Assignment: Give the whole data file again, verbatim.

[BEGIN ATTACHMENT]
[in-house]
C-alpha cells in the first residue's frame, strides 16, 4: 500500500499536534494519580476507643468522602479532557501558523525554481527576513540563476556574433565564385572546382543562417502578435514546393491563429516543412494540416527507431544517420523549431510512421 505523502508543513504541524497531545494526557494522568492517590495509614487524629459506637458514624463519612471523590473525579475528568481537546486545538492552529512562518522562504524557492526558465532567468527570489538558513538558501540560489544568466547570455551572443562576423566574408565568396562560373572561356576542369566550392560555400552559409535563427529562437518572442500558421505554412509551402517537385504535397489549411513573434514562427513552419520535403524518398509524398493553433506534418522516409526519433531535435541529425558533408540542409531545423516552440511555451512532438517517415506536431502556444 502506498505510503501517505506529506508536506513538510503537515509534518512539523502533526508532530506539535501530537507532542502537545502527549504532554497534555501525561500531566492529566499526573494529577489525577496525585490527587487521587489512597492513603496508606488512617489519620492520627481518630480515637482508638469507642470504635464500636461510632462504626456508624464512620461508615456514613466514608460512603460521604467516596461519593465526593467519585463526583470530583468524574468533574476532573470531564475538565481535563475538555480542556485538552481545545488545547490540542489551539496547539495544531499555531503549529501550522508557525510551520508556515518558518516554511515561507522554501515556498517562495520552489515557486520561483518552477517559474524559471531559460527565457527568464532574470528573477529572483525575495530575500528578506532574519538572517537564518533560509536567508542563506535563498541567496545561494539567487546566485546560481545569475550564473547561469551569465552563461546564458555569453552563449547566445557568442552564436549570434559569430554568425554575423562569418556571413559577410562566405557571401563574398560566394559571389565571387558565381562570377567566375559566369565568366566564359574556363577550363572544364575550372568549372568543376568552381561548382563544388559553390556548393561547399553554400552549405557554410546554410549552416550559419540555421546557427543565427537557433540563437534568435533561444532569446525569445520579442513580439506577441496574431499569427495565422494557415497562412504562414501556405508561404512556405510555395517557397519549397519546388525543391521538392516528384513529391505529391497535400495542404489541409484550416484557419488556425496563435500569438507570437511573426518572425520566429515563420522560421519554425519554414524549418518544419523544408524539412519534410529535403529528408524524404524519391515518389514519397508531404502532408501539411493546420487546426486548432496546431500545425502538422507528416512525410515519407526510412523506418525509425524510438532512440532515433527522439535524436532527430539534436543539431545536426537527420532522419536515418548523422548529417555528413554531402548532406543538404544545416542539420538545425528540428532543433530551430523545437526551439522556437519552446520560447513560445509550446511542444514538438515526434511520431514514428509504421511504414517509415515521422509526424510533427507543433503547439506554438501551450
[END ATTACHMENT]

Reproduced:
[in-house]
C-alpha cells in the first residue's frame, strides 16, 4: 500500500499536534494519580476507643468522602479532557501558523525554481527576513540563476556574433565564385572546382543562417502578435514546393491563429516543412494540416527507431544517420523549431510512421 505523502508543513504541524497531545494526557494522568492517590495509614487524629459506637458514624463519612471523590473525579475528568481537546486545538492552529512562518522562504524557492526558465532567468527570489538558513538558501540560489544568466547570455551572443562576423566574408565568396562560373572561356576542369566550392560555400552559409535563427529562437518572442500558421505554412509551402517537385504535397489549411513573434514562427513552419520535403524518398509524398493553433506534418522516409526519433531535435541529425558533408540542409531545423516552440511555451512532438517517415506536431502556444 502506498505510503501517505506529506508536506513538510503537515509534518512539523502533526508532530506539535501530537507532542502537545502527549504532554497534555501525561500531566492529566499526573494529577489525577496525585490527587487521587489512597492513603496508606488512617489519620492520627481518630480515637482508638469507642470504635464500636461510632462504626456508624464512620461508615456514613466514608460512603460521604467516596461519593465526593467519585463526583470530583468524574468533574476532573470531564475538565481535563475538555480542556485538552481545545488545547490540542489551539496547539495544531499555531503549529501550522508557525510551520508556515518558518516554511515561507522554501515556498517562495520552489515557486520561483518552477517559474524559471531559460527565457527568464532574470528573477529572483525575495530575500528578506532574519538572517537564518533560509536567508542563506535563498541567496545561494539567487546566485546560481545569475550564473547561469551569465552563461546564458555569453552563449547566445557568442552564436549570434559569430554568425554575423562569418556571413559577410562566405557571401563574398560566394559571389565571387558565381562570377567566375559566369565568366566564359574556363577550363572544364575550372568549372568543376568552381561548382563544388559553390556548393561547399553554400552549405557554410546554410549552416550559419540555421546557427543565427537557433540563437534568435533561444532569446525569445520579442513580439506577441496574431499569427495565422494557415497562412504562414501556405508561404512556405510555395517557397519549397519546388525543391521538392516528384513529391505529391497535400495542404489541409484550416484557419488556425496563435500569438507570437511573426518572425520566429515563420522560421519554425519554414524549418518544419523544408524539412519534410529535403529528408524524404524519391515518389514519397508531404502532408501539411493546420487546426486548432496546431500545425502538422507528416512525410515519407526510412523506418525509425524510438532512440532515433527522439535524436532527430539534436543539431545536426537527420532522419536515418548523422548529417555528413554531402548532406543538404544545416542539420538545425528540428532543433530551430523545437526551439522556437519552446520560447513560445509550446511542444514538438515526434511520431514514428509504421511504414517509415515521422509526424510533427507543433503547439506554438501551450